Have you ever seen those teeth whitening commercials on TV that tell you that they’ll whiten and brighten your smile? Regardless if the products these people are selling work or not, the goal is still to whiten and brighten your teeth. So, when working in Adobe Photoshop to achieve these goals, take a tip from the commercials and use the tools available to make any type of teeth look a lot better than they normally do. You want to whiten and brighten.
In today’s post, I’m going to walk you through the process of whitening teeth in Adobe Photoshop. I’ll make a selection, apply an adjustment layer to that selection and then copy the mask in that layer and apply it to another adjustment layer. The first adjustment layer will take care of the whitening by removing any yellow in the teeth and the second adjustment layer will brighten those teeth up so they’re not so dull. By the end of this post, you should have the knowledge necessary to make any smile look more inviting.
Before I begin, I’d like to tell you that I wrote a post a while back that talks about achieving the same goal, but in Adobe Camera Raw. So, if you’re into that application more than you’re into Photoshop, please feel free to browse through my post.
The Demo Photo
For this post, I’ll be using a photo of a girl in a warm setting. I understand that the lighting may be having an effect upon the girl’s teeth, among other things, but the teeth can be clearly seen and I think they’ll be appropriate for a tutorial like this. Take a look at the photo.
Selecting the Teeth with the Quick Selection Tool
To make my selection, I’ll be using the Quick Selection Tool. I’ll go ahead and activate it from the left vertical toolbar now.
I’m going to make my selection. First, I’ll size my brush by pressing the [ and ] keys on my keyboard. Since this is a relatively tight area, I’ll use a rather small size. Also, before I select, I’ll make sure to enlarge the photo so I can see what I’m doing. And since I’m sure I’ll select something I don’t intend to, I’ll press and hold the Alt key on my keyboard to unselect that area.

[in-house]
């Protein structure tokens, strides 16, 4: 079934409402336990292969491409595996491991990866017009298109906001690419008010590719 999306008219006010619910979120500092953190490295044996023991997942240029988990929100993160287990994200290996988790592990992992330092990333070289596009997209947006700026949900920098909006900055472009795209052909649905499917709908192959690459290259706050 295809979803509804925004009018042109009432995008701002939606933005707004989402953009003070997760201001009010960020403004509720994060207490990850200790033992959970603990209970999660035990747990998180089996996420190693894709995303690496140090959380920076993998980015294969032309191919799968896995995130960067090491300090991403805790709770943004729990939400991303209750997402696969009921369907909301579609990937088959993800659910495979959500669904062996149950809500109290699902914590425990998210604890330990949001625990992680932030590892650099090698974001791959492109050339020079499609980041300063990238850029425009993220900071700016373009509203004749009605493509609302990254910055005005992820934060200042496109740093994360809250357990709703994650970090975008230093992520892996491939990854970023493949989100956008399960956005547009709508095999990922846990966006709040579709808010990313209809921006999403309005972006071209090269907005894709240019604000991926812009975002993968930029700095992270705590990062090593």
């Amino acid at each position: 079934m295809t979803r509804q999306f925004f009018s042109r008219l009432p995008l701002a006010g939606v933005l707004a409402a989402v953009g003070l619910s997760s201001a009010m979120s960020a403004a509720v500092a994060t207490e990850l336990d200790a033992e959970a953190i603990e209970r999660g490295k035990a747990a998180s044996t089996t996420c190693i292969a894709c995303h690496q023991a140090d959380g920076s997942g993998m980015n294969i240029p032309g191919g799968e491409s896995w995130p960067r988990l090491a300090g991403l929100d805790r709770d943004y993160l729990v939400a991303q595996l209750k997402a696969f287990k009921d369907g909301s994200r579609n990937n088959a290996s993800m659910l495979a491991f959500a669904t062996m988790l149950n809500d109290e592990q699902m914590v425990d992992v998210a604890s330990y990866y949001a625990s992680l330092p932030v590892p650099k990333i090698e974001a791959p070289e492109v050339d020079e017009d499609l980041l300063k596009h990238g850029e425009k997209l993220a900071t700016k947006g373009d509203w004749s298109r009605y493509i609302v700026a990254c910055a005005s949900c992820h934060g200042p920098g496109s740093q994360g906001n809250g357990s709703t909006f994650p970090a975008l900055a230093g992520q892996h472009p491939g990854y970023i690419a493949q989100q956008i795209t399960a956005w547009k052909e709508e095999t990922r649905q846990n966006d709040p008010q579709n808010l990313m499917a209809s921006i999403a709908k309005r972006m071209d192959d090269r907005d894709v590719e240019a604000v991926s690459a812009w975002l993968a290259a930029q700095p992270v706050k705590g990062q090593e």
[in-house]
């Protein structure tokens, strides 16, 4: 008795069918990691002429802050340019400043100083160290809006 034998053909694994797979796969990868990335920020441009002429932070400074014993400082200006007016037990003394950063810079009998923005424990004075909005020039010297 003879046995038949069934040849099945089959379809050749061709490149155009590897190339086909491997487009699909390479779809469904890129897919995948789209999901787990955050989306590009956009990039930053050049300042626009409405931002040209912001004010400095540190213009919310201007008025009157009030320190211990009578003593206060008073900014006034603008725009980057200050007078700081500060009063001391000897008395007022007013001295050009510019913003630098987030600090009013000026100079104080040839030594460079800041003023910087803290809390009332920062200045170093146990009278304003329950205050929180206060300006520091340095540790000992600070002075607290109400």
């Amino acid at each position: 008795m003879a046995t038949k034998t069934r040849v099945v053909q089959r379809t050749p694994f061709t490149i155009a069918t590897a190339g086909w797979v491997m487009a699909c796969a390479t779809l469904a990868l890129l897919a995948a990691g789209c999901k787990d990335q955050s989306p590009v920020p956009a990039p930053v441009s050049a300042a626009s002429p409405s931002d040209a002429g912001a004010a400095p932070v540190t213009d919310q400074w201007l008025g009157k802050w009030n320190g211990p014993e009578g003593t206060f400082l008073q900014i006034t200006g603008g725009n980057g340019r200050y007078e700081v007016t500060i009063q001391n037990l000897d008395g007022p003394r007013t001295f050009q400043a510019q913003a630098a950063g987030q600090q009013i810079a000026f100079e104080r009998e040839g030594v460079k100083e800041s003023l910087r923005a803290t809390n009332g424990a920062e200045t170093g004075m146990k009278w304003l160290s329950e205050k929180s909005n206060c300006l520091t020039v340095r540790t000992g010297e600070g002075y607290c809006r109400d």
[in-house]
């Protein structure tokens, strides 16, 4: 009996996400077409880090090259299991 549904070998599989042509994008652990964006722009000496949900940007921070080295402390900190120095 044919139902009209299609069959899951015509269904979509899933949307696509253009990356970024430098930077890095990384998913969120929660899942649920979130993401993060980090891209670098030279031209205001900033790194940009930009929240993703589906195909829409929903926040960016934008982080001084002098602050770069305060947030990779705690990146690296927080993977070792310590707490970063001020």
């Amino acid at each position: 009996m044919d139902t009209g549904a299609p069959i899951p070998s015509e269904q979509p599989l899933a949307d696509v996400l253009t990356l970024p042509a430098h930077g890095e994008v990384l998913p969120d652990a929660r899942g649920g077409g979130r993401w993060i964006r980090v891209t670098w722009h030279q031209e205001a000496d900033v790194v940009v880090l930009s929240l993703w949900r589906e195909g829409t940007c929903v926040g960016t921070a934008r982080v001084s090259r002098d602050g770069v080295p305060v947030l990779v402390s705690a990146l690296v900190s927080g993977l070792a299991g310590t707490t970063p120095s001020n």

To learn more about this particular tool, please read through the post below.
Okay, I made a pretty good selection. Let’s take a look at what I have at this point.
Selecting & Masking the Selection
Now that I have a fairly decent selection made, I’d like to clean it up a bit. To do so, I’ll click the Select and Mask button that’s located in the options bar up top.
Once I do that, an entirely new work area will appear. Inside this work area, I’ll push a few sliders around. More specifically, I’ll increase the values of the Radius, Smooth and Contrast sliders and I’ll check the box that says Smart Radius. These sliders really assist with obtaining a sharp selection. Although, the final product of this selection will result in a mask, so it’s not overly critical to seek perfection at this point. I can always paint the mask to either reveal or hide parts of the teeth later on.